The day after I left the hospital, I woke up from a dead sleep with my nose streaming blood. It bled for over three hours. The first two hours, a steady flow, were the scariest, sending me to the ER at 3:30 in the morning, wife and daughter with iPad in tow. And once again I know why I could never kill anyone. It’s the blood. Not that I’m shy about seeing it, but it gets everywhere. And unless you’re Dexter and wrap up your victim in plastic, you’re going to get caught because of it. We’re still finding brown spots in our house days later.
At the ER, the nice, but “unseasoned” doctor first sprayed Afrin in my nose, which is a great trick to know when you need to stop a bleed. But, and here is another important thing to know when you have a bloody nose, if your blood pressure goes up because you’re anxious, the bleeding may continue. And that’s what happened to me, causing an “Afrin fail,” though we didn’t understand the blood pressure connection at that point.
Move on to Plan B and bring on the tampon nose-balloons. Insertion and inflation complete, I bled around them, over them, under them. Until I didn’t. Then the blood built up and drained down the back of my throat. Then they leaked again. Second fail. What’s Plan C?
I had a moment where I wondered if I should invite my wife and daughter back to the room filled with red and white towels because the doctor sounded like he was out of tricks and I had this strange feeling that after all of these years I might be killed by a bloody nose. Irony?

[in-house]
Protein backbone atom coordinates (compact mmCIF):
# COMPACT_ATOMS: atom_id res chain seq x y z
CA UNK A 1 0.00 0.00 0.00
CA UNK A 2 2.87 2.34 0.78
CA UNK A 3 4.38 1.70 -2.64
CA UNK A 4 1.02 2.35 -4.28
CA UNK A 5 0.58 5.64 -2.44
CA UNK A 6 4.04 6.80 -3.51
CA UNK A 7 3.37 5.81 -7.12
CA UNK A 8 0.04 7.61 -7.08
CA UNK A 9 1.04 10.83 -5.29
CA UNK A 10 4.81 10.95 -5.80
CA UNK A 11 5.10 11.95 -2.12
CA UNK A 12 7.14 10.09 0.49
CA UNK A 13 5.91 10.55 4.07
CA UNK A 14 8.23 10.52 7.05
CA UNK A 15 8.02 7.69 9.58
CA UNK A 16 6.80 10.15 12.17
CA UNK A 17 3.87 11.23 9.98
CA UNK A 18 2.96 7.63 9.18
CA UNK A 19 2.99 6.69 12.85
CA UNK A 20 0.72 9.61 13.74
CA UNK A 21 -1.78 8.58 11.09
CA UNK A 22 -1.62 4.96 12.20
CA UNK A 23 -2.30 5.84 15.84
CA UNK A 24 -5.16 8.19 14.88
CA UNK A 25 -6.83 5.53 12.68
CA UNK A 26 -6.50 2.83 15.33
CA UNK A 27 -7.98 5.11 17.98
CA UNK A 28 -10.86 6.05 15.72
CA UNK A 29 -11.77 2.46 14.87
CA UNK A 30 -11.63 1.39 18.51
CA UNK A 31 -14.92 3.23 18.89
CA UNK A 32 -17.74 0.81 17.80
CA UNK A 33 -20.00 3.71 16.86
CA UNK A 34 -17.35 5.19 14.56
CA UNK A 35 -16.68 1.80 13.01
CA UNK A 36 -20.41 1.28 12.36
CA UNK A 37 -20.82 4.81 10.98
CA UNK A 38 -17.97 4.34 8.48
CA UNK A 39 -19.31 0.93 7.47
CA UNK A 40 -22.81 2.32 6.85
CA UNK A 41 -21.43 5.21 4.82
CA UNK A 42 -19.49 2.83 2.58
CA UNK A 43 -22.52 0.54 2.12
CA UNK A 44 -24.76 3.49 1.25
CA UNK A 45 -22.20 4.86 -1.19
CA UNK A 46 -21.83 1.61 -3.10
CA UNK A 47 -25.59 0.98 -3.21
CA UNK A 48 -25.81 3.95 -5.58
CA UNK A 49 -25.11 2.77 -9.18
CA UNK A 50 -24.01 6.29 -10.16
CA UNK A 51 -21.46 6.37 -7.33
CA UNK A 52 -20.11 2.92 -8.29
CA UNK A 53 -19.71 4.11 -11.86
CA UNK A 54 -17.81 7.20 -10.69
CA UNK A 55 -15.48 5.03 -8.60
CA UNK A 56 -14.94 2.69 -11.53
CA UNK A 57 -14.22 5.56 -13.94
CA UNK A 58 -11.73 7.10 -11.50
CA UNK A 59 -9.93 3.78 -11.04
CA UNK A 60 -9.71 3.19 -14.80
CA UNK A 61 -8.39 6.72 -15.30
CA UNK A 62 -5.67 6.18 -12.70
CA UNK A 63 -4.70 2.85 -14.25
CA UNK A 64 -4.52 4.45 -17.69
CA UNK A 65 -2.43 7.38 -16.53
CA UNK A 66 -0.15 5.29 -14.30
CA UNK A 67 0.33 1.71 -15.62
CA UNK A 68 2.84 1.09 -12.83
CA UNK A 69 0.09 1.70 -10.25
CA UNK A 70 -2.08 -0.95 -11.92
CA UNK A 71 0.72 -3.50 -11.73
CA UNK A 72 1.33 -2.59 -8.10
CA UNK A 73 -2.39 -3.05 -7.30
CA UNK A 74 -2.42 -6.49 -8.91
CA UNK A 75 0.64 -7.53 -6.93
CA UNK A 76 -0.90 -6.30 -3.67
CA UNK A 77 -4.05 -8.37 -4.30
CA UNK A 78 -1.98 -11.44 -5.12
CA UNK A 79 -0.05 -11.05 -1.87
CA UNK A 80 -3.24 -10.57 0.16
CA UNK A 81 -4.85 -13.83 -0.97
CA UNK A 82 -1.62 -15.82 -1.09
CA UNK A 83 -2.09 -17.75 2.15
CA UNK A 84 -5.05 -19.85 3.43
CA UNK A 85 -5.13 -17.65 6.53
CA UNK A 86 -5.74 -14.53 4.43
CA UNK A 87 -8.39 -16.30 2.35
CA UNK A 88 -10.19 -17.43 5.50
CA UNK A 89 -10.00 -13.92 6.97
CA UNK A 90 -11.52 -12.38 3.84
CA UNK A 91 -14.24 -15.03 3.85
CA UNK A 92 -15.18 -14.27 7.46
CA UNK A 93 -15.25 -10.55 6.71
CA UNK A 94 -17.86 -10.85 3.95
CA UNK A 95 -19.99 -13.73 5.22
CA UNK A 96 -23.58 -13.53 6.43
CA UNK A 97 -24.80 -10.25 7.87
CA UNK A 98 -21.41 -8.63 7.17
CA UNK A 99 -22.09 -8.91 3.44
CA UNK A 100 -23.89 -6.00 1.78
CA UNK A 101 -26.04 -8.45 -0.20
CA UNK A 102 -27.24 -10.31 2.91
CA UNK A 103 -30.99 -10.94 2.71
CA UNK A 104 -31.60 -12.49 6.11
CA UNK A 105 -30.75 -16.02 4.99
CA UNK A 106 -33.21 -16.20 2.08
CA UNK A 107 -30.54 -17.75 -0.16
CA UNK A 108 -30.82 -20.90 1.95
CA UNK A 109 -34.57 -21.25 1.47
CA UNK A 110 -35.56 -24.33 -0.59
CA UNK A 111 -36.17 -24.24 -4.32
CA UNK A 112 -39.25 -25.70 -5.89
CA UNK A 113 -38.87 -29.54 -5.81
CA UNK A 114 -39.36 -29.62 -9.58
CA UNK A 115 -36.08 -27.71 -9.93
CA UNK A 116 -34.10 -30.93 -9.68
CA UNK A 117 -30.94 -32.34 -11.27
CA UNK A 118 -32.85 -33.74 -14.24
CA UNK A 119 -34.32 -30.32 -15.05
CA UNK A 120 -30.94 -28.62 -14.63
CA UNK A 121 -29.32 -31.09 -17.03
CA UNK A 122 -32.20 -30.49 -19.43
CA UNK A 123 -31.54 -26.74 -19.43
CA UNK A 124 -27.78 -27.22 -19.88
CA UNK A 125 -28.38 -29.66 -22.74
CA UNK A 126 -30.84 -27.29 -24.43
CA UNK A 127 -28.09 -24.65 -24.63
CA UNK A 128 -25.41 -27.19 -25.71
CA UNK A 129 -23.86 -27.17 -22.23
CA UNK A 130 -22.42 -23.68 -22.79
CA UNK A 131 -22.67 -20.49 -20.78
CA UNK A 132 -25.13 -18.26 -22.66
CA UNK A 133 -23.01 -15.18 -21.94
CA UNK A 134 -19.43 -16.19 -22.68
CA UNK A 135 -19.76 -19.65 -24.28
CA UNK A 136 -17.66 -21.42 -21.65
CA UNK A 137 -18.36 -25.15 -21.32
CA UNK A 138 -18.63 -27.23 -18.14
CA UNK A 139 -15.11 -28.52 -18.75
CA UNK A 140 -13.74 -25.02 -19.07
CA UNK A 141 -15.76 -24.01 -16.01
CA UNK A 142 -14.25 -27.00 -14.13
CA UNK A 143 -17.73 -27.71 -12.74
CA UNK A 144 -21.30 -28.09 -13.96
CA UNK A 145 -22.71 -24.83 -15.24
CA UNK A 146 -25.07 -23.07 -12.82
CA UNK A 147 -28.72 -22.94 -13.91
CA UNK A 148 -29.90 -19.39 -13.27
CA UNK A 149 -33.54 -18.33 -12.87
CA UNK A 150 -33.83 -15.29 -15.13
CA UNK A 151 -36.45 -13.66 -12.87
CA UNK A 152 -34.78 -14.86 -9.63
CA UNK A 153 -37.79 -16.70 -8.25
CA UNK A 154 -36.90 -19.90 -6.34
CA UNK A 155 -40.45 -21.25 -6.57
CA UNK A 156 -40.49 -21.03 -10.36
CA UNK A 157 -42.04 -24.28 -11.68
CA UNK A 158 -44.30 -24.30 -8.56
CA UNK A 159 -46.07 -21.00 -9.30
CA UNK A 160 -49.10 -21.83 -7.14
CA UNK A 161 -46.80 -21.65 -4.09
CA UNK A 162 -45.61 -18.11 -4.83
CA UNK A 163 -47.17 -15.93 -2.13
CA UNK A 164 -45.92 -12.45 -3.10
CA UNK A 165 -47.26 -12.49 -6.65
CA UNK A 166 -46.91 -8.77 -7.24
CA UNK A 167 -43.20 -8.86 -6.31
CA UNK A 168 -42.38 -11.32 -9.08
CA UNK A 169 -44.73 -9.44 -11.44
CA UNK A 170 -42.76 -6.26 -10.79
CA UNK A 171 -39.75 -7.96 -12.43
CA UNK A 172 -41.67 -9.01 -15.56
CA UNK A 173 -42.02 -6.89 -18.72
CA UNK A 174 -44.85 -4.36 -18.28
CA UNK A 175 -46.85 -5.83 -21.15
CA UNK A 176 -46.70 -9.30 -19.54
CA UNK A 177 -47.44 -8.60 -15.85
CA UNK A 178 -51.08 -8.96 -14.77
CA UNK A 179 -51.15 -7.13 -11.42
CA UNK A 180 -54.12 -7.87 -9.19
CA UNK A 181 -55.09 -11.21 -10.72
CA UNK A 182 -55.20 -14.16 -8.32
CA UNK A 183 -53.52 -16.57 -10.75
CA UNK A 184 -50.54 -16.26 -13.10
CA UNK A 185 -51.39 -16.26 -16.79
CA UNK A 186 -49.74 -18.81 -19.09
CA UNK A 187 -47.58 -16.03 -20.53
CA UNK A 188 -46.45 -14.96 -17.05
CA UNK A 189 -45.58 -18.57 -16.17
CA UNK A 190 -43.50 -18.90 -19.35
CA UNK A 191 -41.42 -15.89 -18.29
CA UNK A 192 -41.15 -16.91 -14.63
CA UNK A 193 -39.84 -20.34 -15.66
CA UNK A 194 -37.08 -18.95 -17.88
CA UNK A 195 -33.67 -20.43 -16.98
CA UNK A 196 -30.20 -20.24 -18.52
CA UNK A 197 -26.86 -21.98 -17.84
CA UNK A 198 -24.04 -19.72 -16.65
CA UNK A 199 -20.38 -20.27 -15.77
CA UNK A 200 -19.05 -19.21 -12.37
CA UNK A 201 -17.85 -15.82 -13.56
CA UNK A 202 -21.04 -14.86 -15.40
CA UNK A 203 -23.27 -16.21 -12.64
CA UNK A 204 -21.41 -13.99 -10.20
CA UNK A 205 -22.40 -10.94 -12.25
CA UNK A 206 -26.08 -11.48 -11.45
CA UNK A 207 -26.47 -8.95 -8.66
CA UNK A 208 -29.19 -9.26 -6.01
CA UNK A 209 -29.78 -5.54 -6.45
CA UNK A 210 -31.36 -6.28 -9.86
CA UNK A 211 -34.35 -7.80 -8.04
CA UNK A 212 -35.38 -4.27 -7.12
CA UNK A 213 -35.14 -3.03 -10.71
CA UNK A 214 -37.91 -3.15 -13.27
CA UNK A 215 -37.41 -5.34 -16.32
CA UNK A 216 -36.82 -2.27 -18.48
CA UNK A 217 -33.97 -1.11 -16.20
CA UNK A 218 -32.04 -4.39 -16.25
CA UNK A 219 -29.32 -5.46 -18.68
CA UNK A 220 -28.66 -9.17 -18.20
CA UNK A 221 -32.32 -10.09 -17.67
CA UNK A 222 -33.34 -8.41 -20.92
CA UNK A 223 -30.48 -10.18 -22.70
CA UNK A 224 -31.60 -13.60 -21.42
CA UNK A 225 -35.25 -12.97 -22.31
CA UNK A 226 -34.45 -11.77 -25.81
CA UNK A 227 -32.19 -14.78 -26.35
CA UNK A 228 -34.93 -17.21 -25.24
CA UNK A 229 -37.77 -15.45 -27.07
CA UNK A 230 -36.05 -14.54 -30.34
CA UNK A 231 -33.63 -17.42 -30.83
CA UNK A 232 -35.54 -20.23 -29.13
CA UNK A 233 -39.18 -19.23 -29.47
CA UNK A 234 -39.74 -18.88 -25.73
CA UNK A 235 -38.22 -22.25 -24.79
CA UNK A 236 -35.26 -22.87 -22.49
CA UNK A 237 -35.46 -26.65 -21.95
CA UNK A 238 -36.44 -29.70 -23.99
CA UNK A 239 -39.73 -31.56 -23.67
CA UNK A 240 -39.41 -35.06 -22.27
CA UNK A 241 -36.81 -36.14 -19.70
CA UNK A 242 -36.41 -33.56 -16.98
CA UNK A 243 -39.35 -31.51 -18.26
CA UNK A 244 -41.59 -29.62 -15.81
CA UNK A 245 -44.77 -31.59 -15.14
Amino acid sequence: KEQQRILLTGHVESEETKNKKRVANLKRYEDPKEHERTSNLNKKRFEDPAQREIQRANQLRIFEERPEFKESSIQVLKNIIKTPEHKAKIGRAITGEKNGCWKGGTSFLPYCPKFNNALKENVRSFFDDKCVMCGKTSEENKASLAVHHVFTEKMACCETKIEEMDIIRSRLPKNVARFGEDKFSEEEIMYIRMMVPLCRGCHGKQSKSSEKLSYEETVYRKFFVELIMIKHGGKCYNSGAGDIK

The bleeding went on until I did two things. I made the connection between anxiety and what the volume of blood coming out of my nose and asked for something to relax me. I received an Ativan tablet, which surprised me as they had an IV in me and could have express-trained the dose. I also called my sinus doctor since I thought I needed to take control and do everything I could to fix the situation. To my surprise he called me back, instructing the ER doctor to get my blood pressure down (as in get me to relax), tilt my head forward, and place an ice pack on my nose and forehead.
Hello to more Ativan and a blue bag filled with ice. 30 minutes or so later my nose was down to an annoying faucet-like drip and I was slurring my words. And after three hours at the ER, I let my wife drive me home.
Nine hours after the bloody nose started, I arrived at the sinus doctor. He deflated and removed the balloons, mixed up some glue-like substance that reminded me of the time I epoxied rebar into cement, coated my sinuses with it, and the bleeding stopped. Relief at last.
He sent me home with a prescription for Ativan and the following advice should my nose start bleeding again: shove Afrin-soaked cotton balls up my nose, lean my head forward, squeeze my nostrils, place an icepack on my nose and forehead, and find a quiet place to remain calm. And kiss my ass goodbye.
Okay, not the last part, but you know that’s what I’ll be thinking if it happens again.